https://farm6.staticflickr.com/5005/5229449929_17593197d4.jpg

    • The radiation is palpable.

    • I_Borgward

      After they drop the big one, and all of our microprocessor-controlled machines have been EMP’d to oblivion, we all know who will still be able to heat up a freezer burrito.

      • I’ll known when it’s ready, too, because the bell is mechanical.

    • Rover 1

      You boil water in a microwave instead of a kettle to make tea?

      Americans. English and colonials will understand.

      • I know, I know. Nonetheless the overriding consideration is that I am allowed to have a microwave in my office at work but not any type of hot plate.

  • Maymar

    Part of me wants to say a fuel gauge is really useful in specific circumstances – just because you’re fine now doesn’t mean there’ll be a gas station within distance once you hit reserve, so it’s a nice piece of data. That said, most cars I’ve driven have had about 100km of reserve, and I don’t think I’ve seen gas stations around here more than 65km apart (if you’re not willing to venture a little off the highway), so you’re really probably okay.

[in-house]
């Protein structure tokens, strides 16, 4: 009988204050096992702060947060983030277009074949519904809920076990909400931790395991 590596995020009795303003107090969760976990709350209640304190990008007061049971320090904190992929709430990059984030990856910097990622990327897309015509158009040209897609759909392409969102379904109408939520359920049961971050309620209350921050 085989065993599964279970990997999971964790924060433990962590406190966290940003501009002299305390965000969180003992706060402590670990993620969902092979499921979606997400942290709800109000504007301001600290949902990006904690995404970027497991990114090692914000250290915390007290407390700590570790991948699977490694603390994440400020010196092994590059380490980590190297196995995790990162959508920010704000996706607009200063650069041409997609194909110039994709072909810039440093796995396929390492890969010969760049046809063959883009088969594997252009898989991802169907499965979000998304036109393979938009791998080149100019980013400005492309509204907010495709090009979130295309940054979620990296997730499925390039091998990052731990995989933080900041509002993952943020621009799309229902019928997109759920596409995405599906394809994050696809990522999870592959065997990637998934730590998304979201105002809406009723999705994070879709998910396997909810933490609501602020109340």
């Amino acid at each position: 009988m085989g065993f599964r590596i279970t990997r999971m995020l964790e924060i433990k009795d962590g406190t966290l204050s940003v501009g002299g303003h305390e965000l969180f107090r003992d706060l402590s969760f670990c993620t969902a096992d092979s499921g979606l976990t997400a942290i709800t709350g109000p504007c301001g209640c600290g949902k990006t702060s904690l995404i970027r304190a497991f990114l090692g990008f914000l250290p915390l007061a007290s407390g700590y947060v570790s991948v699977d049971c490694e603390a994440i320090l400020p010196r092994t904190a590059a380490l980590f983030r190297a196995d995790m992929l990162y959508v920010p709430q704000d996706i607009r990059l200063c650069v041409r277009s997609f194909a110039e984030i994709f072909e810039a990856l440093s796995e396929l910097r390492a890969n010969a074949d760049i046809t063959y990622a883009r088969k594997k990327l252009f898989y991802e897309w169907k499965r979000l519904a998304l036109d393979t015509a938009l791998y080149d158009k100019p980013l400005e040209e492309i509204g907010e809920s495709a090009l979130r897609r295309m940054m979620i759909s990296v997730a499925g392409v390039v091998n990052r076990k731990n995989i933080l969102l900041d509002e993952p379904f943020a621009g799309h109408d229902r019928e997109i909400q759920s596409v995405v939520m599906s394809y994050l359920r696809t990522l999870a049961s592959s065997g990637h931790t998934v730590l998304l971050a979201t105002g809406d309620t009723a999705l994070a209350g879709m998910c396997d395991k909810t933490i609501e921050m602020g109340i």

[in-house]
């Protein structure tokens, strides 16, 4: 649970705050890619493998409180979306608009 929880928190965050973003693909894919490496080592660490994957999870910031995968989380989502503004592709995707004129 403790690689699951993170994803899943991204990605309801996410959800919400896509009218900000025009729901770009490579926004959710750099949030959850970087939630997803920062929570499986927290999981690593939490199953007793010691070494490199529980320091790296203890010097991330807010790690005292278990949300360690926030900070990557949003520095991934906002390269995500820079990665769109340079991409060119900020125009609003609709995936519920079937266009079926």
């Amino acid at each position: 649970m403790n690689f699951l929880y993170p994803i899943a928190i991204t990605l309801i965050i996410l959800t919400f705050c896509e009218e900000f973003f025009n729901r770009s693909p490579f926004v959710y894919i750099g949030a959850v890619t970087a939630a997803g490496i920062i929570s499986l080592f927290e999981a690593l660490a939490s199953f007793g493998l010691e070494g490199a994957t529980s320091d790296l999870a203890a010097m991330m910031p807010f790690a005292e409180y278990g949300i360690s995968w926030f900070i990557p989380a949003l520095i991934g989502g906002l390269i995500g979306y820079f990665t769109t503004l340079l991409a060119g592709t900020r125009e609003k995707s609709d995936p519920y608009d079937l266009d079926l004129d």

Also, my motorcycle has nothing but a speedo/odo/trip odo, and I do fine just filling up every 200km.
    Now, the idea of reconfigurable dashboards sounds sort of nice, but it’s just shifting the surplus of data to a different point of contact. Do you want to be bombarded with an excess of data, or an excess of choices for your data?

    • I’d like to set it up how I like it, once, and have done with it. Like when you get a new smartphone and immediately disable most of the notification options.

      • Vairship

        Maybe you need a degree in business to understand your company’s coffee machine? I would recommend http://www.wittenborg.eu/ !

  • wunno sev

    i love gauges and data. i always want more! on something like a car or a computer, i think indicator lights, gauges, needles, and the more you give me the happier i’ll be. i can ignore them all until the moment i need them.

    that said, i tend to shy away from screens. gauges, needles, indicators, etc are in place because someone made an effort to include them. on a screen, it’s too easy to provide totally useless information – or even worse, conflicting information. the coffee machine? i’m on board with the temperature information, but leave the time/date off. not only do i probably have that information already, but if the information i already have conflicts with the information on the coffee machine i’ll probably freak out. overconstraint is no joke!